Accountable Humanitarian Coordination Leaders
All HCs are supported by HCTs or HCT-type bodies, which are inclusive, effective and strategic decision-making forums.
The HC Pool, established and managed by OCHA on behalf of the IASC, was expanded. At the end of 2011, it included 39 members from 14 different UN agencies and NGOs.
- OCHA designed theHC Mentoring Programme to provide tailored and real-time support to incoming HCs. It was piloted successfully in 2011 and will be expanded in 2012 based on the positive feedback received.
In 2010, the humanitarian community faced significant criticism for its response to the Haiti earthquake and Pakistan floods. Much of the criticism focused on the perceived delays in establishing humanitarian leadership to oversee the response to respective crises.
Therefore, OCHA took significant steps in 2011 to strengthen the selection process for HCs and to provide more support for individuals chosen as HCs.This included persuading UN agencies and NGOs to nominate their best candidates for HC positions, as well as developing more responsive operational support mechanisms and more intensive capacity-building for humanitarian leaders.
Humanitarian partners have been perceived as being reluctant to put forward their best candidates for HC posts, concerned about the impact of losing key individuals. However, in 2011 this position appeared to soften. Partners realized that appointing strong HCs is an investment for the entire humanitarian system. As a result, the range, profile and caliber of candidates in the HC Pool improved. This enabled the rapid deployment of highlyqualified and respected candidates to high-profile crisis areas (e.g. Libya) and the deployment of candidates from outside the UN system to countries such asChad.
The HC appointment process was also tightened. The new HC Panel enables IASC members to consult and agree on candidates. The Inter-Agency Advisory Panel, which had little previous role in the process, now puts forward candidates. After consultations between the UNDG Chair and the ERC, the UNDG Chair makes a final recommendation to the Secretary-General.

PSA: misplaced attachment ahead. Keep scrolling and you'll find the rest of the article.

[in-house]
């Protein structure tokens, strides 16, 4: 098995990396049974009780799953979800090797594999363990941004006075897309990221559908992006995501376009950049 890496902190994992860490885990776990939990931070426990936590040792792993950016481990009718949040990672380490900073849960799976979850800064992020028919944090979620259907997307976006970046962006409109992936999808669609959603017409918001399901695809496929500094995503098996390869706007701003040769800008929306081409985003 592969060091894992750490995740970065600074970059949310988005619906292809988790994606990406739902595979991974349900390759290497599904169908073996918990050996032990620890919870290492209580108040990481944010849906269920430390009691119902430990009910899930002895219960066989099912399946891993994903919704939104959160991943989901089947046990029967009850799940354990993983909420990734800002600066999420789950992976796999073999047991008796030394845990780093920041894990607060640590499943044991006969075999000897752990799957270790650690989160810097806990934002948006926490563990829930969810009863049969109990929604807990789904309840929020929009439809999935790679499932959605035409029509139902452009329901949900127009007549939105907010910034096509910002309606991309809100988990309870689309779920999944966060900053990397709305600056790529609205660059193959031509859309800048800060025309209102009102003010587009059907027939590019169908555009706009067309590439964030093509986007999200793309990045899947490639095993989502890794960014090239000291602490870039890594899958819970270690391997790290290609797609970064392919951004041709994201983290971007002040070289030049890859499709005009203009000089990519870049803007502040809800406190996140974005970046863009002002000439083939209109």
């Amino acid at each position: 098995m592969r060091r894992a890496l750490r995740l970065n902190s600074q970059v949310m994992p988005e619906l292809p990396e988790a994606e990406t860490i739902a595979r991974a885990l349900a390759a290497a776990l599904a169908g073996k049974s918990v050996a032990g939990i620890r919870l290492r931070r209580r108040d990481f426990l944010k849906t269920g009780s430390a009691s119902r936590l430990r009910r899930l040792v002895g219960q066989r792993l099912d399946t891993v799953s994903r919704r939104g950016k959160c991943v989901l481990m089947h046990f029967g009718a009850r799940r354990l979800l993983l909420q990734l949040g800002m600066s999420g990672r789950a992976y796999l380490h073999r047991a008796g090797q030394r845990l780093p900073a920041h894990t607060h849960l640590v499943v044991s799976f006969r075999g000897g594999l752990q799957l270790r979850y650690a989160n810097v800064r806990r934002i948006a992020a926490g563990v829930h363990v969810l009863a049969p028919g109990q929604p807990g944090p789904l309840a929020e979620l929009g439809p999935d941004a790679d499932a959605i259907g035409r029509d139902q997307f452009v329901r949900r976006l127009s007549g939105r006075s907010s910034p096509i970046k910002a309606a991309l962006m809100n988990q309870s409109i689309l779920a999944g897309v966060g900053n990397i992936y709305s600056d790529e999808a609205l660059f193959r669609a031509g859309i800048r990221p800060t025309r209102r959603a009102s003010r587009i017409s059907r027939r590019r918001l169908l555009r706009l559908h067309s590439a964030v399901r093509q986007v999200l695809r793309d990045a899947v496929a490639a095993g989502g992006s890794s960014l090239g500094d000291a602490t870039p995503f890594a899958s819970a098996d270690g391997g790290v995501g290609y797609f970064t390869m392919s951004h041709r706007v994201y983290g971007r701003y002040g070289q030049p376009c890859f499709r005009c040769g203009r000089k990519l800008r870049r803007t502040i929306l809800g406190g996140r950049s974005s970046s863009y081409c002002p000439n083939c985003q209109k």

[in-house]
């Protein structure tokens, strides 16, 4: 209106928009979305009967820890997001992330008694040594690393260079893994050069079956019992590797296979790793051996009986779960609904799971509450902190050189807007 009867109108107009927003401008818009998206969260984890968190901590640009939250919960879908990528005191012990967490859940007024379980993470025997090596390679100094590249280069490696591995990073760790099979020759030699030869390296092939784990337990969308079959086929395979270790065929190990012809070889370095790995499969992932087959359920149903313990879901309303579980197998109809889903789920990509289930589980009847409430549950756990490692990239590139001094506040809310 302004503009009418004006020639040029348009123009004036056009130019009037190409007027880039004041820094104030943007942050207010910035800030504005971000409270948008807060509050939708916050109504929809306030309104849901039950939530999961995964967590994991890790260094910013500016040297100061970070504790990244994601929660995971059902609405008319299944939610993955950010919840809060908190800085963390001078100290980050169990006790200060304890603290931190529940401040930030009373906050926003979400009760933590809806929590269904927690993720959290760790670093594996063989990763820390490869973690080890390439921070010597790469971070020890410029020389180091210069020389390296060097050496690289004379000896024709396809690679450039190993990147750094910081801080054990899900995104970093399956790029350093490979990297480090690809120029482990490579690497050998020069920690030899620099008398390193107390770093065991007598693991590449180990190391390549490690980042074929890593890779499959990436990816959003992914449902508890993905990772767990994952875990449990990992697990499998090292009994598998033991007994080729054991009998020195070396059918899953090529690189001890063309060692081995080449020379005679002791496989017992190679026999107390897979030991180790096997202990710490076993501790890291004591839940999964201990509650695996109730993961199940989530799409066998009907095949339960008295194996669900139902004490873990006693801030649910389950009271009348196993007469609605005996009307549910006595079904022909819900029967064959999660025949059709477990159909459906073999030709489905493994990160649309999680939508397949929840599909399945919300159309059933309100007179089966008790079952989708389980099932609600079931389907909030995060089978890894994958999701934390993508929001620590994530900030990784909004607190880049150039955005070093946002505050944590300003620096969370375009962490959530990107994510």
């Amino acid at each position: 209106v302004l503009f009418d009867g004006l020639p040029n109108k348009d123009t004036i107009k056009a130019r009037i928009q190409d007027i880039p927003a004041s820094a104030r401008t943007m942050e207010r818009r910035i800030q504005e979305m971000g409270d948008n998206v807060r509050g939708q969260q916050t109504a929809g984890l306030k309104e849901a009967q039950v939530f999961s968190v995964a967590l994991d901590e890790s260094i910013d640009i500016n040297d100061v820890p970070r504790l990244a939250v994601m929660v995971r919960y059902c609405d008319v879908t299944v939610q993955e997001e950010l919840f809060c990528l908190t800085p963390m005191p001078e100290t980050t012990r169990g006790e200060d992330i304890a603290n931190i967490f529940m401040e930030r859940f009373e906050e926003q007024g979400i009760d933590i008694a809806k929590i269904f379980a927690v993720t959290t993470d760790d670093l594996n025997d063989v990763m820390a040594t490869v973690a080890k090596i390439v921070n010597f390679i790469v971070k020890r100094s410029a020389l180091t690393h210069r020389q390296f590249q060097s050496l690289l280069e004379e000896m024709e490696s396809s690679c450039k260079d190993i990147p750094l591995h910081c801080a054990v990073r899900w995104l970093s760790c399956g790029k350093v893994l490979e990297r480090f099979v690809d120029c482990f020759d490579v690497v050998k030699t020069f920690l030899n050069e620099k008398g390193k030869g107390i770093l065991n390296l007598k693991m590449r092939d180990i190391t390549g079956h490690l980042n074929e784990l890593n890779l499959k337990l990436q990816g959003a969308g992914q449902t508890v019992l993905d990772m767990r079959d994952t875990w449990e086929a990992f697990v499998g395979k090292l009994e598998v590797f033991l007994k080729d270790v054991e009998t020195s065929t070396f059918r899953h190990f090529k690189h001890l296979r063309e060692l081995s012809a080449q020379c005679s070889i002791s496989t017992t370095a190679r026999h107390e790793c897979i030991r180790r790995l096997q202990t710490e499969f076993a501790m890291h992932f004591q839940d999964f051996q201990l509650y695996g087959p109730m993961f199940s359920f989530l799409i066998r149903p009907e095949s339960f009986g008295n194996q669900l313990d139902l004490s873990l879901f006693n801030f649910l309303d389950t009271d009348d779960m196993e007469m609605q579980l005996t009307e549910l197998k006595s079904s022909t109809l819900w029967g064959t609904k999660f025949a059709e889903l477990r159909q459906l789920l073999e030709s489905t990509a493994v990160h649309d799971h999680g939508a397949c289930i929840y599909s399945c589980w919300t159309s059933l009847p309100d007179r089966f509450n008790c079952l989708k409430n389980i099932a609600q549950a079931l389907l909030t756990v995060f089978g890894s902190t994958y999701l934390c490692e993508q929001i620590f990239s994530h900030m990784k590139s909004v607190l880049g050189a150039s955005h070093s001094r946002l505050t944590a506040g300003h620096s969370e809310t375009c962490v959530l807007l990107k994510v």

OCHA’s HC Mentoring Programme, the first of its kind, offers comprehensive training and on-the-job support to HCs. OCHA has also arranged orientation and briefing sessions for HCs and RCs, while providing additional guidance on effective leadership in emergencies and the use of legal frameworks in humanitarian action.
At their request, HCs now have the Director of OCHA’s Coordination and Response Division (CRD) as their immediate point of contact within OCHA regarding operational matters. A CRD-created dedicated HC Support Unit will ensure monthly telephone conversations between the CRD Director and HCs, and monitor follow-up.
OCHA has also acknowledged the need to clarify and improve the role of HCTs, which are sometimes criticized as acting more as information-sharing forums than strategic, decision-making bodies. OCHA management carried out extensive field missions to look at HCTs at work and make recommendations.
Building on lessons learned from the Cluster 2 Evaluation (C2E), OCHA stepped up coordination with national authorities and inter-cluster coordination. By the end of 2011, there were several good-practice examples, including the cholera response Haiti, which successfully brought together national authorities and the health and WASH clusters.
OCHA also reviewed its performance, with technical staff visiting several key country offices, including Haiti, Afghanistan and Somalia, to assess coordination challenges and see where OCHA could work more effectively, particularly in inter-cluster coordination.
- Objective 1.1 - Member States and Regional Organizations
- Objective 1.2 - Operational Partners
- Objective 1.3 - Preparedness
- Objective 1.4 - Analysis and System-Wide Learning
- Objective 2.1 - Accountable Humanitarian Coordination Leaders
- Objective 2.2 - Scaling Up and Drawing Down Operations
- Objective 2.3 - Tools and Services
- Objective 2.4 - The Humanitarian Programme Cycle
- Objective 3.1 - Funding and Financial Management
- Objective 3.2 - Surge and Staffing Solutions
- Objective 3.3 - Organizational Learning for Results